If [legislative drafters] write a statute that is not rapidly comprehensible but fulfills the requester's intent, they have done their job, although they will slow down readers, which is a trivial consideration.(19)

[L]egislative drafters will get help in advancing their art from advocates of focusing on accuracy, not from advocates of focusing on clarity. . . . Also, major help will come not from academics, who not only are likely to be wedded to the plain language school but also have insufficient knowledge of the exigencies of drafting, but from professional legislative drafters. It is time for drafters to fill the vacuum into which the academics have rushed, to take responsibility for developing their own art.(20)

First of all, many of the academics who support plain language have done a good deal of legislative drafting.

Second, the vast majority of plain-language advocates are not academics at all. They are lawyers who draft legal documents for a living, under pressure. The proof is in the membership list of Clarity, an international organization that studies and promotes plain language.(21)

Third, the author -- like many other critics of plain language -- seems to be unaware of the plain-language literature and the extent of plain-language activities around the world. The argument that it can't be done, or done accurately, is answered by the fact that it is being done, by people with the will and the skill to do it. Here are some examples that involve legislative drafting alone (if only more of them were from the United States!):

  • In Australia, the Law Reform Commission of Victoria redrafted Victoria's complex Takeovers Code. They cut it by almost half. And the redraft was checked and rechecked for accuracy by substantive experts.(22)

  • The Parliamentary Counsel of Queensland and of New South Wales have publicly endorsed a plain-language style of drafting.(23)

  • A Commonwealth Inquiry into Legislative Drafting released a report saying that "the plain English style developed by the drafting agencies since the mid-1980s has made new Commonwealth legislation much easier to understand."(24) The report sets out a series of recommendations to further improve the process and style of legislative drafting.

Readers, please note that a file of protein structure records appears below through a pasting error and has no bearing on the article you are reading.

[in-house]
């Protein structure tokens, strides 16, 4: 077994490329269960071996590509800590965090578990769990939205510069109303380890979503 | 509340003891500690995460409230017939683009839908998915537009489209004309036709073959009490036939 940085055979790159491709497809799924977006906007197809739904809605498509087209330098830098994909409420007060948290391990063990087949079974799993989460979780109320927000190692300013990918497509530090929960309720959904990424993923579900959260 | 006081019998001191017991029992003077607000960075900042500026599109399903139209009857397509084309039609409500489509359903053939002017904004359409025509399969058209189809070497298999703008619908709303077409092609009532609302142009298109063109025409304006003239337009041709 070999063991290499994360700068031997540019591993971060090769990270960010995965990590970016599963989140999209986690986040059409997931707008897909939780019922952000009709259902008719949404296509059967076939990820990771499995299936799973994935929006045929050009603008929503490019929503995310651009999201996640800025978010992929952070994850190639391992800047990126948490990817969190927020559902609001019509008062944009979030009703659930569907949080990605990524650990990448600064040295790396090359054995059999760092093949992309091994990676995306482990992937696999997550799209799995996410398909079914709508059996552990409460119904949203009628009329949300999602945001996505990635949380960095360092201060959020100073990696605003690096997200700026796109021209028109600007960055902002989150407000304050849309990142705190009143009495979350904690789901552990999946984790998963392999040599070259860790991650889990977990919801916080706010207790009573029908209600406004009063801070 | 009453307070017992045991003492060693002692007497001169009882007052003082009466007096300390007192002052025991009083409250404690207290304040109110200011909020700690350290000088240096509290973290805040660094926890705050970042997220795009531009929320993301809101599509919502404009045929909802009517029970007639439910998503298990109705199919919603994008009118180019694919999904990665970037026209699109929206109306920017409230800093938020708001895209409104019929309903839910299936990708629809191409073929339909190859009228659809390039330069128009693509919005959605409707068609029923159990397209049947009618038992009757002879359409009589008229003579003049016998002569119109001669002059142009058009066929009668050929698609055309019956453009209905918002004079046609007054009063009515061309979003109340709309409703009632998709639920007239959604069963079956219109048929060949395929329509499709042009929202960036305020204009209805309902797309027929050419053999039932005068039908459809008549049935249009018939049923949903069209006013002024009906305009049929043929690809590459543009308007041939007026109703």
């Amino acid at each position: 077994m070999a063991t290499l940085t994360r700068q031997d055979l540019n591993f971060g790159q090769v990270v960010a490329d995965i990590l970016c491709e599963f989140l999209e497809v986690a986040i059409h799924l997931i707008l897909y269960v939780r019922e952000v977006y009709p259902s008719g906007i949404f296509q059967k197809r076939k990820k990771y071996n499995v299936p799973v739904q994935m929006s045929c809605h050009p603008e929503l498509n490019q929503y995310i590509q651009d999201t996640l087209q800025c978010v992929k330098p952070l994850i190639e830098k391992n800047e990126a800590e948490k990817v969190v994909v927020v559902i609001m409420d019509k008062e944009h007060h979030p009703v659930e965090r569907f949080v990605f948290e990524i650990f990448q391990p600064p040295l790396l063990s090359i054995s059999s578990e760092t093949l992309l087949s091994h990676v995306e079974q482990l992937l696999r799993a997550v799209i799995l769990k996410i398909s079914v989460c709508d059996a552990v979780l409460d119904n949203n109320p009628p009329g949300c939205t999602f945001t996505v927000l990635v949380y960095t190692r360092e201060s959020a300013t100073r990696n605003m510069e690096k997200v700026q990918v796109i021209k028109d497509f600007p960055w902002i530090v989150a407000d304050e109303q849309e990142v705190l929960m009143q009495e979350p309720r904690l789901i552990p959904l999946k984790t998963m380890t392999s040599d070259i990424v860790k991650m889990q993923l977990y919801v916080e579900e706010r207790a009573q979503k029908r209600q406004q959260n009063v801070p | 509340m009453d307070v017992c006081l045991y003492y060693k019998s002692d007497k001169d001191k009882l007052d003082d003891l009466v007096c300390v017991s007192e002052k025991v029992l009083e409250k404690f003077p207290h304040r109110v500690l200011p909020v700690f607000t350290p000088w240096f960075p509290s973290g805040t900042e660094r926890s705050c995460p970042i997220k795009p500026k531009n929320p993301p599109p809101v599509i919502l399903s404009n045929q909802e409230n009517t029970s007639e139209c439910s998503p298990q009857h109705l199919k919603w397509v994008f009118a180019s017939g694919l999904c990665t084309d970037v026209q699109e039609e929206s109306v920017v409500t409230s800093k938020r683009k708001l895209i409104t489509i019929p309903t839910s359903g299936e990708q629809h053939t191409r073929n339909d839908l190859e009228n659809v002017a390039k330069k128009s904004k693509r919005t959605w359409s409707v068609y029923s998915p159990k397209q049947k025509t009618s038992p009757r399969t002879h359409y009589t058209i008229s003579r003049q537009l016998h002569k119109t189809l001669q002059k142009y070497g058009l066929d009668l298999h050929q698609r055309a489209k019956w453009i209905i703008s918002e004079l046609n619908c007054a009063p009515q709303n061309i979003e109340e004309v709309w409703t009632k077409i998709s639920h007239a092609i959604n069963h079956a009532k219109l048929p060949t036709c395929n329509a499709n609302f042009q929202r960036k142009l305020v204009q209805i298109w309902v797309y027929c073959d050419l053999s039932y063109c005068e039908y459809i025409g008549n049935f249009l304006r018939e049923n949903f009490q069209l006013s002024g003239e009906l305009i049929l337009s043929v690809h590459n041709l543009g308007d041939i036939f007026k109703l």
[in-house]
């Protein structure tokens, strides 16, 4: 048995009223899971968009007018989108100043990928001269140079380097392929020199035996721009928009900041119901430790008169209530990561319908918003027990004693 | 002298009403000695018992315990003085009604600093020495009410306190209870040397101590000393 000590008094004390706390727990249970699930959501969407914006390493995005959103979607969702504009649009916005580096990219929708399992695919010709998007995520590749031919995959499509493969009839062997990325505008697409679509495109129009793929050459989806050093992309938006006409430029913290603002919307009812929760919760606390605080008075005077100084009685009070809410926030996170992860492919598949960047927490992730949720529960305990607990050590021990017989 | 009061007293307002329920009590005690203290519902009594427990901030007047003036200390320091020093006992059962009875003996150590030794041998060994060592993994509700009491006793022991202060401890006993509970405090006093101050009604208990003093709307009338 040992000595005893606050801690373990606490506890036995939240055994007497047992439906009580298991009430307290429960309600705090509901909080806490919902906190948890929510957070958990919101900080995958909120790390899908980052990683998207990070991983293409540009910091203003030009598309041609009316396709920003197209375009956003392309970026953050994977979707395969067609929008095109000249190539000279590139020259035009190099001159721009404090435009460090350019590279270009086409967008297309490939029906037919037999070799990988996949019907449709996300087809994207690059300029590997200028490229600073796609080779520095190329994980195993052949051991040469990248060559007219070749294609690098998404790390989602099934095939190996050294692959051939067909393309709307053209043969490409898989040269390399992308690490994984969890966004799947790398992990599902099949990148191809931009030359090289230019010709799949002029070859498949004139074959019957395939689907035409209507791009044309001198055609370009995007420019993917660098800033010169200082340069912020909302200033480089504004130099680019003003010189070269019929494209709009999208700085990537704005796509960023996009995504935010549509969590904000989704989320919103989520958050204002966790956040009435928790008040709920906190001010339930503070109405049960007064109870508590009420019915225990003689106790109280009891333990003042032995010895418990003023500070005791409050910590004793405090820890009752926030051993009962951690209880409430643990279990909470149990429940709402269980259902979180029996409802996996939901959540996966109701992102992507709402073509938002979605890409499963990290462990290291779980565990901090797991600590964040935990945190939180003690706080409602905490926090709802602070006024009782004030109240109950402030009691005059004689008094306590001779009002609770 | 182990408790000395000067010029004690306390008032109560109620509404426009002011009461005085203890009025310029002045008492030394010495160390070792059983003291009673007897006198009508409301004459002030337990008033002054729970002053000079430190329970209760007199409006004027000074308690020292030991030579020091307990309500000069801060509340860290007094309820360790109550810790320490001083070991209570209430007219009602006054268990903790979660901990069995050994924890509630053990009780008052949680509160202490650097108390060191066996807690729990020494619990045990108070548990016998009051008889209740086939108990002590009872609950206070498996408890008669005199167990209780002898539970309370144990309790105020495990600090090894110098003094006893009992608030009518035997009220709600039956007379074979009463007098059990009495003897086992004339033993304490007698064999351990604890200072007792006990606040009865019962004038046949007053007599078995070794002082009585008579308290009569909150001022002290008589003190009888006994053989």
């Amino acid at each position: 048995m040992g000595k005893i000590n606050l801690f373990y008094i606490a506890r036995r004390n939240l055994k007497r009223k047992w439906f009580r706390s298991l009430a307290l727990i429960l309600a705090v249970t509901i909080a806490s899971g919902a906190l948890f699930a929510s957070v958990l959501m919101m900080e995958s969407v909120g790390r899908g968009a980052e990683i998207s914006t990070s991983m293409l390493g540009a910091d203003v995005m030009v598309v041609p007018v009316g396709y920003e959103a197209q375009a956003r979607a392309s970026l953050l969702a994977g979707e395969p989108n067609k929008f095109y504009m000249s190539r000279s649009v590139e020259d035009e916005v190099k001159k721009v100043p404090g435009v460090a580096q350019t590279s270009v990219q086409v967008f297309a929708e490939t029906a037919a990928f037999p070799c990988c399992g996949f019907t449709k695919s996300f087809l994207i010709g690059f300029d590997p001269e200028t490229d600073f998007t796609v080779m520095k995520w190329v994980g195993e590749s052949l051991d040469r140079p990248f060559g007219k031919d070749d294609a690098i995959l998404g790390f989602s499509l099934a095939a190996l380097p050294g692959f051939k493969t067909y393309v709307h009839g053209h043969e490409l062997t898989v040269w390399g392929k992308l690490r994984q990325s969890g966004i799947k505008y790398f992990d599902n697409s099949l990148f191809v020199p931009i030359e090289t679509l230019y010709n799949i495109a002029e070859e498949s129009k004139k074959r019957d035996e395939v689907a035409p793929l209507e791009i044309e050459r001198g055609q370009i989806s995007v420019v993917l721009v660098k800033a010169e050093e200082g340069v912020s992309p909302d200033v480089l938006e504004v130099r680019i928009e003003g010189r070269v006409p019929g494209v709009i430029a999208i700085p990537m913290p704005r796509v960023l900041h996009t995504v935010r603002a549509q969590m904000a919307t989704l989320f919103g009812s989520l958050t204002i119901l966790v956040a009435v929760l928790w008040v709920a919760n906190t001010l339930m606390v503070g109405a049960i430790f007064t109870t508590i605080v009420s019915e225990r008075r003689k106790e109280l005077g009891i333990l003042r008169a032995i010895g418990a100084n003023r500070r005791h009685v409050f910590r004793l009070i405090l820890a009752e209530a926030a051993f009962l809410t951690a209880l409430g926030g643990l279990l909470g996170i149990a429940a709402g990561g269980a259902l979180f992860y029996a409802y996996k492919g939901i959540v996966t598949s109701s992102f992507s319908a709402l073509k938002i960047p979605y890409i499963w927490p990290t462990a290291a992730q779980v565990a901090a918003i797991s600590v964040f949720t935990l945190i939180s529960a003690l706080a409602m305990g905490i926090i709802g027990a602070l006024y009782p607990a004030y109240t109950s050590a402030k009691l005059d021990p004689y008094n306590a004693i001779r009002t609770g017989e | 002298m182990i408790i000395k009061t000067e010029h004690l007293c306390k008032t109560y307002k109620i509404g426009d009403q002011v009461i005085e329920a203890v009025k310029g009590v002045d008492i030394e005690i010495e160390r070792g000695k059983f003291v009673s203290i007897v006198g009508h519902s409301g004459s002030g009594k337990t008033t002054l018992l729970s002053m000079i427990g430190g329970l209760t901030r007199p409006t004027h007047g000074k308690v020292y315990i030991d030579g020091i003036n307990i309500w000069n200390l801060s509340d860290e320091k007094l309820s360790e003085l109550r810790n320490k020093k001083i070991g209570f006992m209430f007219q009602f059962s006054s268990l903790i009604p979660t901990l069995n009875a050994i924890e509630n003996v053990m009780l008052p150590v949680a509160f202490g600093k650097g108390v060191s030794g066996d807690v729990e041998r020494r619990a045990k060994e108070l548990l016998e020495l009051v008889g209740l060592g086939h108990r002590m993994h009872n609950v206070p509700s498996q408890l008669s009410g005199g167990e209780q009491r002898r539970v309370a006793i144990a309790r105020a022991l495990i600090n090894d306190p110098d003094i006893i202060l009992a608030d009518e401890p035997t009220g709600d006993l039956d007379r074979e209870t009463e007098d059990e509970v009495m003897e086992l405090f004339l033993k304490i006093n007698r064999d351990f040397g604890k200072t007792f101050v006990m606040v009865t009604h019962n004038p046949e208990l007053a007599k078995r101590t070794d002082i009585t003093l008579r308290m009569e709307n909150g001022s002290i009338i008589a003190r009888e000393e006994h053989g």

• Recently, the organization that represents all Australian road authorities drafted a proposed new set of uniform national road laws. They are "written in plain English to make them easy to understand."(25) They come complete with colored diagrams. And they have been approved by the Office of Legislative Drafting (the Commonwealth agency that writes regulations), which was involved in the drafting.

  • In New Zealand, the New Zealand Law Commission has endorsed a plainer style of legislative drafting.(26)

  • Also in New Zealand, the government is rewriting the Income Tax Act. The new act will be written in plain language -- including everything from a better structure to the use of formulas, tables, and flowcharts -- as a way to save administrative costs and compliance costs.(27)

  • In South Africa, the Ministry of Justice is starting a drive to write laws and government forms in plain language -- as part of a commitment to democracy and access to justice.(28)

  • In Sweden, the Ministry of Justice has a Division for Legal and Linguistic Draft Revision, consisting of lawyers and linguists. This division reviews all draft statutes and converts them into plain Swedish, advises committees that are working on redrafting projects, gives training seminars for drafters, and prepares influential models and guidelines.(29)